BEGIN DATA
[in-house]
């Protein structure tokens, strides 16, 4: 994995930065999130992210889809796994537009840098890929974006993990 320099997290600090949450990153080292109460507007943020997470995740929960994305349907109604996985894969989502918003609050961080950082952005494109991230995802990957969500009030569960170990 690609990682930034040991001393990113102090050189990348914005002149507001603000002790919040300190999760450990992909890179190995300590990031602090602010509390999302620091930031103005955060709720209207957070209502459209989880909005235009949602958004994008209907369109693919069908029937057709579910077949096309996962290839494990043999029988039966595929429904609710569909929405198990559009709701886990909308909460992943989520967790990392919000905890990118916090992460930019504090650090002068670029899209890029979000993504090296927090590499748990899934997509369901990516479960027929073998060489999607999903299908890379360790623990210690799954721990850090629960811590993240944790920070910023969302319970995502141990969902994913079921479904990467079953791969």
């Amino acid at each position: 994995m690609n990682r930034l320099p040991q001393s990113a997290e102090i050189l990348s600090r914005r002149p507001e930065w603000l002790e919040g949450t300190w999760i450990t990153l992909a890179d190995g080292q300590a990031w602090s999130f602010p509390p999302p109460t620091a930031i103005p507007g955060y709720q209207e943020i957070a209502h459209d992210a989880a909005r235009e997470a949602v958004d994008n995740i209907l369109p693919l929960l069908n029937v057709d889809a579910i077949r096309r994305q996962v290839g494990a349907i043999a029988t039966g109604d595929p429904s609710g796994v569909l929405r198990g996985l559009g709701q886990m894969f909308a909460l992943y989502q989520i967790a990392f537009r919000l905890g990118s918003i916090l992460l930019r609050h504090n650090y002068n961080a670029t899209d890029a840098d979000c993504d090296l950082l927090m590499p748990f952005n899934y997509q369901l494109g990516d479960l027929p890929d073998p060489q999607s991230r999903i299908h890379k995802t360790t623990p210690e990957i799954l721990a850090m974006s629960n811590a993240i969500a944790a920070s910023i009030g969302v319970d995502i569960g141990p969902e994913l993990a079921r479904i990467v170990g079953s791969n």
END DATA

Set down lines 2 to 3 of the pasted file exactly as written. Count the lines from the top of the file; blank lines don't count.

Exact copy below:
């Protein structure tokens, strides 16, 4: 994995930065999130992210889809796994537009840098890929974006993990 320099997290600090949450990153080292109460507007943020997470995740929960994305349907109604996985894969989502918003609050961080950082952005494109991230995802990957969500009030569960170990 690609990682930034040991001393990113102090050189990348914005002149507001603000002790919040300190999760450990992909890179190995300590990031602090602010509390999302620091930031103005955060709720209207957070209502459209989880909005235009949602958004994008209907369109693919069908029937057709579910077949096309996962290839494990043999029988039966595929429904609710569909929405198990559009709701886990909308909460992943989520967790990392919000905890990118916090992460930019504090650090002068670029899209890029979000993504090296927090590499748990899934997509369901990516479960027929073998060489999607999903299908890379360790623990210690799954721990850090629960811590993240944790920070910023969302319970995502141990969902994913079921479904990467079953791969």
């Amino acid at each position: 994995m690609n990682r930034l320099p040991q001393s990113a997290e102090i050189l990348s600090r914005r002149p507001e930065w603000l002790e919040g949450t300190w999760i450990t990153l992909a890179d190995g080292q300590a990031w602090s999130f602010p509390p999302p109460t620091a930031i103005p507007g955060y709720q209207e943020i957070a209502h459209d992210a989880a909005r235009e997470a949602v958004d994008n995740i209907l369109p693919l929960l069908n029937v057709d889809a579910i077949r096309r994305q996962v290839g494990a349907i043999a029988t039966g109604d595929p429904s609710g796994v569909l929405r198990g996985l559009g709701q886990m894969f909308a909460l992943y989502q989520i967790a990392f537009r919000l905890g990118s918003i916090l992460l930019r609050h504090n650090y002068n961080a670029t899209d890029a840098d979000c993504d090296l950082l927090m590499p748990f952005n899934y997509q369901l494109g990516d479960l027929p890929d073998p060489q999607s991230r999903i299908h890379k995802t360790t623990p210690e990957i799954l721990a850090m974006s629960n811590a993240i969500a944790a920070s910023i009030g969302v319970d995502i569960g141990p969902e994913l993990a079921r479904i990467v170990g079953s791969n």